June 22, 2003
June 22, 2003
June 25, 2003
8.1063.1 - 8.1063.11
Teaching Engineering Design – One University’s Program
Patrick L. Walter, Ph. D. Engineering Department, Texas Christian University, Fort Worth, TX
abstract This paper describes the design process as taught at Texas Christian University (TCU). The intent of the design course is to develop student engineers capable of a seamless transition to industry. Success in industry is primarily based on three criteria: (1) schedule – did the project get completed on time, (2) cost – did the project get completed within budget, and (3) performance – did the delivered product(s) satisfy the customer? The design process at TCU is based on these criteria. A 3-semester, team-oriented, industry-funded, electrical/mechanical, interdisciplinary design sequence, beginning in the second semester of the TCU student engineer’s junior year, is described.
introduction Early in their engineering educational process, students are typically forced to select a specific discipline (mechanical, electrical, civil, etc.). They then dutifully follow a program of studies that embraces the requisite technical courses (thermodynamics, solid mechanics, circuits, etc.) to support this discipline. While laboratory courses may provide an opportunity to stimulate group interaction, success in the majority of their engineering courses is typically assessed based upon individual performance, e.g., examination grades. What’s wrong with this picture? This individual assessment process is largely disconnected from the industrial world where they will win or lose in teams. 1,2,3 Engineers in industry who rise through the managerial ranks are almost always initially identified as a byproduct of being associated with successful engineering teams early in their careers. Assessment of the effectiveness of an industrial team is principally based on three criteria: (1) schedule – did they get the project completed on time, (2) cost – did they get the project completed within budget, and (3) performance – did the delivered product(s) satisfy the customer? Thus, to create engineers capable of rising through the ranks of their peers, engineering programs must generate individuals who can contribute to, and thrive in, an industrial teaming environment.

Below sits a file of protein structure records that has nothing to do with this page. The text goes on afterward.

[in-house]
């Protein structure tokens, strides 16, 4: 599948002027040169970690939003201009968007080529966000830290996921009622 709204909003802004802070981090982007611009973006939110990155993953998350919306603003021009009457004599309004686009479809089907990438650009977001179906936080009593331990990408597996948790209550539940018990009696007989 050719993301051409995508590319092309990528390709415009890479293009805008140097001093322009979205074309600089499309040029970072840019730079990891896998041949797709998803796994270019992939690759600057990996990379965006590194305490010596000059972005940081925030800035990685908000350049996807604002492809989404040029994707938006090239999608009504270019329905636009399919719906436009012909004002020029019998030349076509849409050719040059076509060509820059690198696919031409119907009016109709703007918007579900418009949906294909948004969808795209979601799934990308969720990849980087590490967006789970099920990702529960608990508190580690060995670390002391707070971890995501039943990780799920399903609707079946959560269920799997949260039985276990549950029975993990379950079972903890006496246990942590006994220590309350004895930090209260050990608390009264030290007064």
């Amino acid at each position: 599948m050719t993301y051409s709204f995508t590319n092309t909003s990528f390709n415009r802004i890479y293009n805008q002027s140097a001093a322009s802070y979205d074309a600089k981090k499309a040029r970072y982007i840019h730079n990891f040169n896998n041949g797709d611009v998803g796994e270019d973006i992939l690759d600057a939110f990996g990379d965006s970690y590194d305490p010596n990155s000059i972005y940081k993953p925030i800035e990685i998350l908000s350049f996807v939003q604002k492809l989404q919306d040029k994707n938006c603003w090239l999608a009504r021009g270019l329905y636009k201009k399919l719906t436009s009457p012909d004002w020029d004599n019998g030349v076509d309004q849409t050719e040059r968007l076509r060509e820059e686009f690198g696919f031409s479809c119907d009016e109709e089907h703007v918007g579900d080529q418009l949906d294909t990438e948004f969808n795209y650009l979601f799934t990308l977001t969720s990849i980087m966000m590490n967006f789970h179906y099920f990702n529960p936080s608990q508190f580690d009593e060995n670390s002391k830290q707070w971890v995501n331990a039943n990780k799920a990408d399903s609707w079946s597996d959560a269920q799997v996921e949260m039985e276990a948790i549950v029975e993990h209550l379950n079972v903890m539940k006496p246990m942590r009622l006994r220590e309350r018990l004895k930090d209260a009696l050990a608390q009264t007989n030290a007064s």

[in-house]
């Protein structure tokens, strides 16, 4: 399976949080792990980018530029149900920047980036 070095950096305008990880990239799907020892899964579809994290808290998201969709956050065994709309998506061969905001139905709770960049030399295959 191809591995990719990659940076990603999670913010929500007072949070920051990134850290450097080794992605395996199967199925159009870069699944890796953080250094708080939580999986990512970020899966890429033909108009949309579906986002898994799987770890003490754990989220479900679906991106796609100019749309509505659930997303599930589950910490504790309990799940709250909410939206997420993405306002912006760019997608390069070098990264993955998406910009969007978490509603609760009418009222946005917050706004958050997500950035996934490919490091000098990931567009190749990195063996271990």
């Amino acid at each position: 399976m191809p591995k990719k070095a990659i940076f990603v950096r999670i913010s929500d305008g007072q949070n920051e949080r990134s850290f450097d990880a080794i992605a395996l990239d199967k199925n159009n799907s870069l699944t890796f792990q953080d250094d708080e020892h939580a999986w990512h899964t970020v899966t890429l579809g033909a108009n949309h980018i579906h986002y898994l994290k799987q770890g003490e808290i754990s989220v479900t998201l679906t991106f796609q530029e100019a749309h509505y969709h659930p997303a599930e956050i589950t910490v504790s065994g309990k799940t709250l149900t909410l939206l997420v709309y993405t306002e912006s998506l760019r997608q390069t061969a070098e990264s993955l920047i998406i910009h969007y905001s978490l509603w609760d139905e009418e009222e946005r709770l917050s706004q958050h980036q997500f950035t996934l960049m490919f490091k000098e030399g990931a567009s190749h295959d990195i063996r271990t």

Before I left industry for academia, it was my observation that during the latter 1980s and the early 1990s the young engineers being produced in universities were well versed in computer skills, but had little insight into the design process. Fortunately, large companies such as Boeing felt the same way and encouraged ABET (the engineering accreditation board) to require more design content in university engineering programs.1,2 The engineering program at Texas Christian University (TCU) in which I teach is relatively new; its first seniors graduated in 1996. This program awards a Bachelor of Science degree in general engineering with mechanical and electrical emphasis options. The timing of the initiation of this program, coupled with my own convictions, afforded an opportunity to change the traditional engineering education paradigm by creating a more industrially focused model. 8 This focus is achieved through a continuous, 3- semester, team-oriented, industry-funded, electrical/mechanical, interdisciplinary design
Proceedings of the 2003 American Society for Engineering Education Annual Conference & Exposition Copyright 2003, American Society for Engineering Education
Walter, P. (2003, June), Teaching Engineering Design One University's Program Paper presented at 2003 Annual Conference, Nashville, Tennessee. https://peer.asee.org/11607
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